Albums Reviewed by Alex Bieler and Ben Speggen

Category:  Music Reviews
Wednesday, January 9th, 2013 at 9:59 AM
Albums Reviewed by Alex Bieler and Ben Speggen by Bieler-Speggen

Chasing Moira

Far Away as Yesterday

DIY Records

While Moira’s Sophomore LP may not start with guns a-blazing, songs like “Hey You” and “Now It Seems” are right on target. With undertones of the Chili Peppers, Sublime, Dave Matthews, and Incubus, it’s hard to go wrong. What really comes through in this album is the mastery of each member’s instrument. “Reminder,” “Coffee Shop,” and “Never Said,” have some seriously rockin’ instrumentals that are sure to catch your attention.  Although, at times a yearning for more sophisticated lyrics is felt. With dissident melodies throughout the album, “Far Away as Yesterday” could chase away the pop-seasoned ear, but if you’re looking for some quality composition, this will do. An acquired taste – much like their big brother Dave Matthews – Chasing Moira’s album is worth a listen. Lastly, with 11 tracks – only 10 are listed – it’s good to see the band has a sense of humor. – Matt Flowers 4 Stars

Blur

Parklive

EMI

With Blur, the future is a mystery. With “Parklive,” the recording of their Olympic Closing Ceremony Concert performance at Hyde Park, it can sound like a definitive celebration of a band at the end of its career and a launching point for a new creative period all at once. As for what’s to come, I don’t know, you don’t know, hell, even Damon Albarn doesn’t seem to know. What I do know is that “Parklive” packs 25 Blur tracks ranging from instantly recognizable and some of their lesser known cuts that will please the obsessed fans. With 80,000 backup singers in front of the stage, Blur runs through different stages of their career with some slight signs of age, but by the time Albarn wishes the crowd a genuine “thank you” during to rousing close to “The Universal,” we can only hope that there’s more in the future. - Alex Bieler 4.5 Stars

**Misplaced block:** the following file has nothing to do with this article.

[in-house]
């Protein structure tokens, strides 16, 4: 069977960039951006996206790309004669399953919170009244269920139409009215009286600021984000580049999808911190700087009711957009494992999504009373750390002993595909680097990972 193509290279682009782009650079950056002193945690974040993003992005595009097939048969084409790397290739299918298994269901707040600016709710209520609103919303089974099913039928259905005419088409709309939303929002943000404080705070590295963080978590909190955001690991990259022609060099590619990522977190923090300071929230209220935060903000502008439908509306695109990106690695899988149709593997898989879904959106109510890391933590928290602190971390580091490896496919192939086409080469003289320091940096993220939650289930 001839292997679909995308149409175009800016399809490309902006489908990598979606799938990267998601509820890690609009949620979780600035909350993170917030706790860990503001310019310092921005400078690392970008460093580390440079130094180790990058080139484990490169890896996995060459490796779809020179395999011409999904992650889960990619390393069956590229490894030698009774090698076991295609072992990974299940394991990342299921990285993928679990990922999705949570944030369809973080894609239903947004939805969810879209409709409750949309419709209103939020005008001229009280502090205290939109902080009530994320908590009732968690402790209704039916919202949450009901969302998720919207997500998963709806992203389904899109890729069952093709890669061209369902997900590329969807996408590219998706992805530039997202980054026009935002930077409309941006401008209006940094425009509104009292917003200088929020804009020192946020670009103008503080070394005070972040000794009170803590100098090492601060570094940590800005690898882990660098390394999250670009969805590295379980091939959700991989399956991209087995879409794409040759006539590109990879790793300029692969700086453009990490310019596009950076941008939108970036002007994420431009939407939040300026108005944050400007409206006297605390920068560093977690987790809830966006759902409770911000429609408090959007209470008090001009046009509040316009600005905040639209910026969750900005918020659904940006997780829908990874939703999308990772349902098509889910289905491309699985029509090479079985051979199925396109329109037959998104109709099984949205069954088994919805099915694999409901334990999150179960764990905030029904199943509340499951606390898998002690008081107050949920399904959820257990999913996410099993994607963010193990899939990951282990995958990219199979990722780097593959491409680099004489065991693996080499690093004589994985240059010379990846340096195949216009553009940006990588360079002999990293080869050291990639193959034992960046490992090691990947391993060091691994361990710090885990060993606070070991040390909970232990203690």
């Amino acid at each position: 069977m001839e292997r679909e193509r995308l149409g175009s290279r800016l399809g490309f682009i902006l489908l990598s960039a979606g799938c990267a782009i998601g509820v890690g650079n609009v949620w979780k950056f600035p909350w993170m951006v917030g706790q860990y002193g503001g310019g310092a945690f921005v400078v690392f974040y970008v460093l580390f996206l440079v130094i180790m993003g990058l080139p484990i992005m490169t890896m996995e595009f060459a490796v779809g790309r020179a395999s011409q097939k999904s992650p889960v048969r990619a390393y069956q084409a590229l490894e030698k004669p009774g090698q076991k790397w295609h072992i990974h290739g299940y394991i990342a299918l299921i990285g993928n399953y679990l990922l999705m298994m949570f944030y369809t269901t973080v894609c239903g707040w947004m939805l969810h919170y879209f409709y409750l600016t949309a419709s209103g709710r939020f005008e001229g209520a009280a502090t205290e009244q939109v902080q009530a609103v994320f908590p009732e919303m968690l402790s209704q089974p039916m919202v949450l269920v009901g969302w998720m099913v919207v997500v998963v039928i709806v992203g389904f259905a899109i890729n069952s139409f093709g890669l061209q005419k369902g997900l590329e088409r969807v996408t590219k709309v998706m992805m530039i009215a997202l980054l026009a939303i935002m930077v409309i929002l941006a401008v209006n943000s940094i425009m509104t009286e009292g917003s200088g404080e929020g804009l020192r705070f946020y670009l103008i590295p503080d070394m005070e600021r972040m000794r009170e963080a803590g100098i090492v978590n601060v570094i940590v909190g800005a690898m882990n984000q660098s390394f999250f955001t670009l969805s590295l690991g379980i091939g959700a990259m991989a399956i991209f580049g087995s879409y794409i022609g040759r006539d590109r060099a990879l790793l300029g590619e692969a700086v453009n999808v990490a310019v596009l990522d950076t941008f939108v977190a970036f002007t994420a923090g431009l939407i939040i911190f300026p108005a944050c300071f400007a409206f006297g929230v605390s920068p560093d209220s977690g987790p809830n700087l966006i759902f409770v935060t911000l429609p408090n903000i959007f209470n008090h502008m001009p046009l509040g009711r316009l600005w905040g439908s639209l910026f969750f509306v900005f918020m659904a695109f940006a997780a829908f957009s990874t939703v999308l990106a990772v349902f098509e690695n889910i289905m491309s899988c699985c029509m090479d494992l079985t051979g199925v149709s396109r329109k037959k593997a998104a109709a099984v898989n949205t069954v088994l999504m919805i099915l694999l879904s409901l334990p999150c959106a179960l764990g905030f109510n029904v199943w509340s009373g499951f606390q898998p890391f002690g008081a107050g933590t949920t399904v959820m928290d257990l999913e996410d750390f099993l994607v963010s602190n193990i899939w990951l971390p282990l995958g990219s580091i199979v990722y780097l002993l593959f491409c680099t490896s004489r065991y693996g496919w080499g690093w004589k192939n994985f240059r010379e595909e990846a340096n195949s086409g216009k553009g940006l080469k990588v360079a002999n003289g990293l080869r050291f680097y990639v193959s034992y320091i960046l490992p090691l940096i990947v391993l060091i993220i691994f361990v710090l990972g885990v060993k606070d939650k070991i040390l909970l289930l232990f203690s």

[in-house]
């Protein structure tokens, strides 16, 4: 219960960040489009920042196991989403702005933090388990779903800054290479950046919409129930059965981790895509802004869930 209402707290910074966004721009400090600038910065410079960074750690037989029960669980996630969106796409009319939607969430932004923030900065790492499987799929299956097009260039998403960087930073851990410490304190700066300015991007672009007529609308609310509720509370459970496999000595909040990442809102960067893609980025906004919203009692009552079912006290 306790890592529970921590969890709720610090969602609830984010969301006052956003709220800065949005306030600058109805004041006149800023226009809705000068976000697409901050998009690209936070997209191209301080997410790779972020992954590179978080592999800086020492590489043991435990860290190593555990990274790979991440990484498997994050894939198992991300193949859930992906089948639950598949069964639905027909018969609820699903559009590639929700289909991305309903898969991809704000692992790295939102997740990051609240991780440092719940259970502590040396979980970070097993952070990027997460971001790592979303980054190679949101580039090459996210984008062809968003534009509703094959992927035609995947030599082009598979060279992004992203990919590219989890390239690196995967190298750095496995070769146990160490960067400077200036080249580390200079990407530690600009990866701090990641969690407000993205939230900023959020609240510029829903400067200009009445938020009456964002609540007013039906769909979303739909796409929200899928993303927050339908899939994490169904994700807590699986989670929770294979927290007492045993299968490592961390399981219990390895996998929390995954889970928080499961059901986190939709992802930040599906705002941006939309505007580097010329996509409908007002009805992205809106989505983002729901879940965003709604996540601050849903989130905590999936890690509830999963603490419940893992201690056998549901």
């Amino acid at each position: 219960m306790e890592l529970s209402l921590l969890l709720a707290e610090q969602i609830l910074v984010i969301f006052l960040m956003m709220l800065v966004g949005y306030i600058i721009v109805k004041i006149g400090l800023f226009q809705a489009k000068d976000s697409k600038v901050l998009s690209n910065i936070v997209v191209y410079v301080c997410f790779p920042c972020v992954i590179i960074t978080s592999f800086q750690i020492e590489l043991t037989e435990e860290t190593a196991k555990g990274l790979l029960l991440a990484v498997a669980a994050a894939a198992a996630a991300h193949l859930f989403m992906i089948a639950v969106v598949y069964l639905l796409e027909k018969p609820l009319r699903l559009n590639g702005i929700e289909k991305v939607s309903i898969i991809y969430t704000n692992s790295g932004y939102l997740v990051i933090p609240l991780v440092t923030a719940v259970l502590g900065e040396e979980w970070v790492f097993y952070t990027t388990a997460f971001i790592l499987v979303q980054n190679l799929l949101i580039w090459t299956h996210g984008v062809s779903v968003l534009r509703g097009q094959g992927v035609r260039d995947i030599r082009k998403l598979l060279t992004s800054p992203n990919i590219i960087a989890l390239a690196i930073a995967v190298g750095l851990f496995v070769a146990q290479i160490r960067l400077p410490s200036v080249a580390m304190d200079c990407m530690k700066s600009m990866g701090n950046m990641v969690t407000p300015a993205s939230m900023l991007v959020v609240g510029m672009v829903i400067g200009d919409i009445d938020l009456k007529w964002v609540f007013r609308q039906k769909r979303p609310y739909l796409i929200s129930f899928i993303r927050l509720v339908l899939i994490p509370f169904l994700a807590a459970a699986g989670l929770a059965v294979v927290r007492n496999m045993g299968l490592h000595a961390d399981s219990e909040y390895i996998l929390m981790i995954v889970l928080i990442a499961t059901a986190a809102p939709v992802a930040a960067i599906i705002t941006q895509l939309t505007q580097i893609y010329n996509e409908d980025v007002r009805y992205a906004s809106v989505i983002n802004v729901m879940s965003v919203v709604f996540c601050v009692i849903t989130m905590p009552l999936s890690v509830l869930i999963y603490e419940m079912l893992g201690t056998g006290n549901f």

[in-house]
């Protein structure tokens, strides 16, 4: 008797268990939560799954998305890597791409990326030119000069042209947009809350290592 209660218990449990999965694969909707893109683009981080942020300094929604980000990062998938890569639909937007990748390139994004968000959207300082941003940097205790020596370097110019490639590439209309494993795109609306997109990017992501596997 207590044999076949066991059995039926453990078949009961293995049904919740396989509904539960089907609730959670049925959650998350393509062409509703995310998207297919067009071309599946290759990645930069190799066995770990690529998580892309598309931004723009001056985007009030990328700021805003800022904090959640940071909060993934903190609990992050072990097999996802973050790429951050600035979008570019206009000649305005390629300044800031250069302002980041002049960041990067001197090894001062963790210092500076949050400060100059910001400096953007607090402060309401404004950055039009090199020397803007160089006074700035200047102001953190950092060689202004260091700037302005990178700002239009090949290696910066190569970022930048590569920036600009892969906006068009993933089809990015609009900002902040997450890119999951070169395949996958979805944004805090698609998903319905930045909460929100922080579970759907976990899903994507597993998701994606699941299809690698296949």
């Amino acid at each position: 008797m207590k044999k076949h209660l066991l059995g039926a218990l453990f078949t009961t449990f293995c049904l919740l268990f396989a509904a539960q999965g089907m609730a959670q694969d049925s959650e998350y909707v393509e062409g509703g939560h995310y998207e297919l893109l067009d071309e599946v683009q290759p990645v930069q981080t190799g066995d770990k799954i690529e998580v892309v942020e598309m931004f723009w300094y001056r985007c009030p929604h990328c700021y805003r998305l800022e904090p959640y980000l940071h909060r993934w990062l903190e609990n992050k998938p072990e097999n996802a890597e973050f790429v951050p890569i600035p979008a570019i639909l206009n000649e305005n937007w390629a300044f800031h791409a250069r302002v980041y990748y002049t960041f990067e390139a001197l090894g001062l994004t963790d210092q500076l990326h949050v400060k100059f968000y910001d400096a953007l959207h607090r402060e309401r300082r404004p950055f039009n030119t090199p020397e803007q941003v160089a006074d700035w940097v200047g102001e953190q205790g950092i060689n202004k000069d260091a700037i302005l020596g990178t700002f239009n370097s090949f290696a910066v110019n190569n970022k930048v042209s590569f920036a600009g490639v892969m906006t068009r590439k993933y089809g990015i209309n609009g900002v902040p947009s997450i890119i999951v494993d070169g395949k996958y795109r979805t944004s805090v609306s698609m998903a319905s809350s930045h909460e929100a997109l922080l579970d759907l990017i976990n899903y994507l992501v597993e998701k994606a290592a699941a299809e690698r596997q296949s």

Beck

Song Reader

McSweeney’s

In “Driftin’ Back,” Neil Young sings, “I’m driftin’ back… Don’t want my mp3… When you hear my song now, you only get 5 percent – you used to get it all.” Young’s commentary fits our culture: with myriad songs digitized courtesy of the app du jour, we can feverishly devour sounds, often without contemplating the artistic process, with the days of sitting, sifting through liner notes gone. Fret not, Neil – Beck to the rescue! Here, Beck offers his most experimental work yet: music that the listener/reader/player must produce to enjoy. “Song Reader” features 20 songs that all sound, well, however you’d like to interpret them – as long as you play piano and have a friend good with a guitar. Noble in nature – forcing listeners back to the root of music being circulated as pamphlets – Beck’s efforts remind us that artists are still innovative and are still in pursuit of something special. – Ben Speggen 3.5 Stars

Martin Rossiter

The Defenestration of St Martin

Drop Anchor

After enjoying a success during the Britpop explosion as the frontman for Gene, Martin Rossiter spent much of the time after the group’s 2004 tutoring others before returning to his own tunes. On “The Defenestration of St Martin,” Rossiter certainly sounds as if he’s fallen from some grand heights, but certainly not in terms of musical quality. Armed with merely a piano on most of the album, Rossiter fills the silence with deftly played ballads, built around his Morrissey-esque vocals. If the sparse instrumentation doesn’t truly pull at your heartstrings, Rossiter packs enough emotionally draining lines to show the depth of his lows, much like in “Three Points on a Compass” when he denounces the father that left him, singing “the only thing I got from you was my name.” Rossiter may feel like he’s fallen, but “The Defenestration of St Martin” is a welcome return. - Alex Bieler 4 Stars

 

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Aaron Cox has his mentor Mike Trout to thank and some strikes to throw now that he has a chance at making it in the big leagues.

With 40 years of interviewing experience, James LeCorchick goes back and recalls the good ones, the bad ones, and the just plain ugly ones.

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Jason Isbell uses the quiet spaces on the album to his advantage, which channels a quiet devastion.

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